‘Honky Tonk Time Machine’ becomes another Strait classic

Illustration by Lindsay Lang

By Ryan Reichard, Arts and Entertainment editor.

George Strait is the undisputed “king of country,” having delivered consistent and transformative albums for the better part of the last forty years. In that time, he has delivered classic country hits such as: “Run,” “Living for the Night,” “Check Yes or No,” “I Can Still Make Cheyenne” and “Amarillo By Morning.” Now around 40 years into his career and on his thirtieth album, George Strait delivers another classic with his latest release “Honky Tonk Time Machine.”

What makes this album truly shine is the traditional country production that has become a staple across Strait albums. Thanks to the album’s producers, Strait and Chuck Ainlay, many of the songs feature traditional country music elements such as pedal steel, acoustic guitars and fiddle. One of the best examples of traditional country music elements is on the soon-to-be classic “God and Country Music.” The song opens with soft piano keys, plucks on a gentle acoustic guitar and a soft drum beat, all balanced by touches of a steel guitar. The classic elements of “God and Country Music” allow it to become timeless, transcending eras to belong on any Strait album.

On “Some Nights,” Strait takes a step in the future, blending an old school sound with an updated production. “Some Nights” takes traditional steel guitar and adds a standard drum machine. The two blend surprisingly well, showcasing that Strait knows how to handle new country music elements better than most of the country artists on the radio today.

The production across “Honky Tonk Time Machine” allows Strait’s twangy vocals to take center stage where they belong. “The Weight of the Badge” is a prime example of this. The stripped-back production of a lonely acoustic guitar allows Strait’s experienced voice to convey the worn resilience in an ode to the members who protect and serve this country. In “Sometimes Love,” the bare minimum production and opening lack of instruments allows Strait’s weighted voice to maintain an emotional quality. Most of “Honkey Tonk Time Machine” benefits from the vocal layering Strait and Ainlay use in the production. The multiple layers of Strait’s voice add to the depth and power many of the songs need to convey the message of the lyrics.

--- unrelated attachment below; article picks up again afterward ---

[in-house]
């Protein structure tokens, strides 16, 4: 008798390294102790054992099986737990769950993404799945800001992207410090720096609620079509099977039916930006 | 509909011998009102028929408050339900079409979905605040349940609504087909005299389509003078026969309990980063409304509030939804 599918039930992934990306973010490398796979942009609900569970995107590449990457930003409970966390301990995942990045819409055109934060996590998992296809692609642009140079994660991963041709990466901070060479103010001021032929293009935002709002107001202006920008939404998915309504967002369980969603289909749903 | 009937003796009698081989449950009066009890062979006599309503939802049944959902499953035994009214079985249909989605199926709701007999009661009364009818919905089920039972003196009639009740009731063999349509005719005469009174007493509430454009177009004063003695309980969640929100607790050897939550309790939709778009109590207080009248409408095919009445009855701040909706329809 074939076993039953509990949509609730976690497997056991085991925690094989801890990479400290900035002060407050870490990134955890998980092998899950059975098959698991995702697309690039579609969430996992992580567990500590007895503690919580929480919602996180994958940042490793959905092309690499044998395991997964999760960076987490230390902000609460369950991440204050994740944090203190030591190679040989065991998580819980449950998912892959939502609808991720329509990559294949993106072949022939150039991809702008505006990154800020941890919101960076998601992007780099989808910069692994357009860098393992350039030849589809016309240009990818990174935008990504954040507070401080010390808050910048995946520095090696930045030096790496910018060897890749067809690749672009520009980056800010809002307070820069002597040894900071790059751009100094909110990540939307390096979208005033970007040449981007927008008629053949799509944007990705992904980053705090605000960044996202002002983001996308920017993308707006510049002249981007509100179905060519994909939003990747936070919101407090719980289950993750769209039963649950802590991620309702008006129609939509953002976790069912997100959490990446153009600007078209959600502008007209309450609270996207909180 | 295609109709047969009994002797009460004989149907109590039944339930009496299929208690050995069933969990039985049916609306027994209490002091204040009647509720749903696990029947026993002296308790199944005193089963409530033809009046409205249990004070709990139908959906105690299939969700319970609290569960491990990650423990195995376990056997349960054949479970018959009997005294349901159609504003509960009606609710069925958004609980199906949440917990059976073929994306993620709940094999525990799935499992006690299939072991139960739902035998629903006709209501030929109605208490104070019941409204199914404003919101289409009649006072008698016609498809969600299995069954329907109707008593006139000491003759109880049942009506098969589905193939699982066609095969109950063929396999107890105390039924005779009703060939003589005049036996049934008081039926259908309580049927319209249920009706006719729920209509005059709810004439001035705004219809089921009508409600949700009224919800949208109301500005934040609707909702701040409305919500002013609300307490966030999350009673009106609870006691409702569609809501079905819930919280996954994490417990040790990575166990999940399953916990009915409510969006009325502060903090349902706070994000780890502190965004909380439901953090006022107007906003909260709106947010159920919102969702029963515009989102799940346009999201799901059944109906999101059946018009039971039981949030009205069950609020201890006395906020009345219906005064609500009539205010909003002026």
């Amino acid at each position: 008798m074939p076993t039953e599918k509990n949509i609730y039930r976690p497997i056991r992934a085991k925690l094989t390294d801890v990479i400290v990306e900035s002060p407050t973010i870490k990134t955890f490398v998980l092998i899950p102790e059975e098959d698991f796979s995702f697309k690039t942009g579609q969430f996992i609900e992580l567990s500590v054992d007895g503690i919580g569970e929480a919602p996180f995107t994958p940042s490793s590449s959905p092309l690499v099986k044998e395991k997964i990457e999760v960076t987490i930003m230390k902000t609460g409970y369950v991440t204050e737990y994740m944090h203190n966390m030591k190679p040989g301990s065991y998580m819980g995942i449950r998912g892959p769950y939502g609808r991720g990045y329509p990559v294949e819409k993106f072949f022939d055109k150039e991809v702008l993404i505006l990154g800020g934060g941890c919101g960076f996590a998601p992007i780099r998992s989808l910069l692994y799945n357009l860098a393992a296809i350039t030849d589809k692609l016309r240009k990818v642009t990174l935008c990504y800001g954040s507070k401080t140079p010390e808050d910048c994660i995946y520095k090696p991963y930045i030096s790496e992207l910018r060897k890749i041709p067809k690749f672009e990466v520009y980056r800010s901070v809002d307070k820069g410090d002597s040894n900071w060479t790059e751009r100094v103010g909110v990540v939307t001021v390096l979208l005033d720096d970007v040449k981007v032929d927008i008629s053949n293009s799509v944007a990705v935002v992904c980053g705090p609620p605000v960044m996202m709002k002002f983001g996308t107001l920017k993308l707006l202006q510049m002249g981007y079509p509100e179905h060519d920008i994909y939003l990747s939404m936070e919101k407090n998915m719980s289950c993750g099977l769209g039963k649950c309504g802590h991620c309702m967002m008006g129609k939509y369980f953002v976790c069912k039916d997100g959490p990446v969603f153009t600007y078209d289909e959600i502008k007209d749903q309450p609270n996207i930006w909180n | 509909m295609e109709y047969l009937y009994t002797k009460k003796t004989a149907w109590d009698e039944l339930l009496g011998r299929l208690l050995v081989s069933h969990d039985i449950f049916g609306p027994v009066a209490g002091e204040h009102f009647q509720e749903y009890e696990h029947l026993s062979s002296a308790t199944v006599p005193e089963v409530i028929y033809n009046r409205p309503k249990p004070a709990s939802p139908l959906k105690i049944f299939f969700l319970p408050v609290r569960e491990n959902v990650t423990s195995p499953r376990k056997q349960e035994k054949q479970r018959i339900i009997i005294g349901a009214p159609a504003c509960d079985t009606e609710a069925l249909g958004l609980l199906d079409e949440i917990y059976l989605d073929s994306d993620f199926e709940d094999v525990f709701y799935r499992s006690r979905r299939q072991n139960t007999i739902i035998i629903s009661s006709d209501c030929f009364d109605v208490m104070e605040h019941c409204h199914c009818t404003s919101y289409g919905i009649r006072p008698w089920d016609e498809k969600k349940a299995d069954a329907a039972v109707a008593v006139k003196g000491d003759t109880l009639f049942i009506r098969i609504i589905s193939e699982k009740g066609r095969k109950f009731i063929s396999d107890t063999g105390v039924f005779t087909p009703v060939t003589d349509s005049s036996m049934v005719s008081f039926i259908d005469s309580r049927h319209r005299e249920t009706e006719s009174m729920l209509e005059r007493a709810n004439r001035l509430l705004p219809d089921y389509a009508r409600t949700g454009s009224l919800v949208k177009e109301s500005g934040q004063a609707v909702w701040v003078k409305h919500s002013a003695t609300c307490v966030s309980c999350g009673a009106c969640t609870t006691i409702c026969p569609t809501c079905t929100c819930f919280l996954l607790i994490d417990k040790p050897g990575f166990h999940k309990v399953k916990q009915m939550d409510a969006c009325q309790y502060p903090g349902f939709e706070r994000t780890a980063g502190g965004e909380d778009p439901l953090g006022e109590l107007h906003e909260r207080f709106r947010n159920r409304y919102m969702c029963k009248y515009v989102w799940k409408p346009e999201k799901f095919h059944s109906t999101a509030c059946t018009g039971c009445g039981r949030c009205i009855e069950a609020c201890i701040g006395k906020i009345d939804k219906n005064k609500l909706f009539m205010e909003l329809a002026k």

The themes explored in the lyrics (religion, love, heartbreak and heroism) have become standards that have lined Strait’s albums for the bulk of his career. “Some Nights” was co-written by Strait’s son Bubba Strait, country singer Brice Lone and Phillip White. “Some Nights” explores heartbreak and the aftermath with the lyrics “Some days, I don’t wanna get up/ I just wanna give up/ And don’t even get me started on some nights.” In his account, Strait reflects on the day to day struggles that ensue after he has become heartbroken. While not overly complicated, it is the simplicity in the lyrics that make “Some Nights” a standout track.

In the closing song on “Honky Tonk Time Machine,” Strait finally pairs with fellow country music legend Willie Nelson on a one-of-a-kind duet. Both musicians reflect in a humorous, conversational style the reasons they have never been able to collaborate until now. In the final verse, the two legends finally come together singing “Look at me now, I’m singing with Willie / Thank you, man, you just made my career/ Well, you shoulda said somethin’, Strait / I always thought we would sound great.” Once again, the lyrics are not overdone, which, in turn, allows for the earnestness of the song to beautifully shine.

Overall, I would give “Honky Tonk Time Machine” four out of five stars and a definite recommendation. “Honky Tonk Time Machine” showcases that forty years and thirtieth albums into his career, Strait is still on top of his game to create another “time”less classic.

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